During normal times, classes near the end of the calendar year are punctuated with the districtwide canned food drive, in which Canby students challenge each other to collect the most nonperishable food items for local families in need.
Of course, little was normal about the year 2020 — especially in the classroom — but Canby High School senior Eryn Thorsrud isn’t one to give up easily.
“The district canned food drive has been a Canby tradition for many years,” she told The Canby Current. “I remember my elementary school teachers encouraged us to be competitive and collect more cans than the other classes. Even though we are distance learning, I wanted to keep that tradition alive.”
“This year has not been kind to a lot of people, and it’s important for those who are capable to help the less fortunate.”
Throughout the months of October and November, Thorsrud contacted all of the schools in the Canby School District to see what plans they had for canned food drives, and to encourage them to partner with CHS.
For its part, the high school organized two days where students could come to campus and drop off canned food. Staff gathered up all the donations that were received — along with those from four other schools in town — and delivered them to The Canby Center.
“The Canby Center was overjoyed to receive such a donation at a time that they could really use it,” said CHS Activites Director and Leadership Advisor J.D. Bellum. “It just goes to show that the Canby community shows up and delivers whenever they are asked to do so.”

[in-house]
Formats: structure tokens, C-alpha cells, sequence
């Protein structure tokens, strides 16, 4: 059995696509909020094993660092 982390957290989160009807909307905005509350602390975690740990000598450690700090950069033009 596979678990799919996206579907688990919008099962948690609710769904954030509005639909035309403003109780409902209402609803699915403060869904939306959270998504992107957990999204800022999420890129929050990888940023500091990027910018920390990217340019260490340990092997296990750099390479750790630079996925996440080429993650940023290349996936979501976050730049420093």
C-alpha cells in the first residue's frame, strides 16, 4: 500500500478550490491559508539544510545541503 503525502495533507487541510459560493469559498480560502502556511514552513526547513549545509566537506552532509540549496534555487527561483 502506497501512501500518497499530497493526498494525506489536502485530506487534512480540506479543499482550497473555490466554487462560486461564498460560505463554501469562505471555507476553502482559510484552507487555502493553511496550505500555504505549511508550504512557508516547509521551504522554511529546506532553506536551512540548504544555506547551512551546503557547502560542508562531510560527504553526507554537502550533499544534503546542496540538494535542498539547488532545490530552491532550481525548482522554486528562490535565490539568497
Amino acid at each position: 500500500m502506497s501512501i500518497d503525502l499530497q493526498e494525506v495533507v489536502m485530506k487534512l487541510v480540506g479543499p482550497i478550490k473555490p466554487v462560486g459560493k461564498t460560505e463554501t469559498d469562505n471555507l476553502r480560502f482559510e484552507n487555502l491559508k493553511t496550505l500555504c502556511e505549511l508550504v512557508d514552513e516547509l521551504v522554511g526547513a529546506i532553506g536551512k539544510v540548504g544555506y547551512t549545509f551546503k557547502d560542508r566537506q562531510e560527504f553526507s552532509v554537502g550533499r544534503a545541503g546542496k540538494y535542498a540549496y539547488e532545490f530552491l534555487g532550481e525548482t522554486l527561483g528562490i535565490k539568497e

All told, the donations from CHS, Baker Prairie Middle School, and Knight, Eccles and Lee Elementary amounted to more than 1,900 pounds of food.
“I feel proud knowing I have been able to help so many people,” said Thorsrud. “It was very touching to see all the schools come together. I’m very thankful for all the students, staff, and families that donated to this cause.”
She said she hopes to do more outreach work in the new year.
The high school’s leadership team typically hosts a number of projects to help the community throughout the winter term, and — like with the canned food drive —Thorsrud hopes to find ways to continue these traditions amid the distance learning environment and continuing pandemic.
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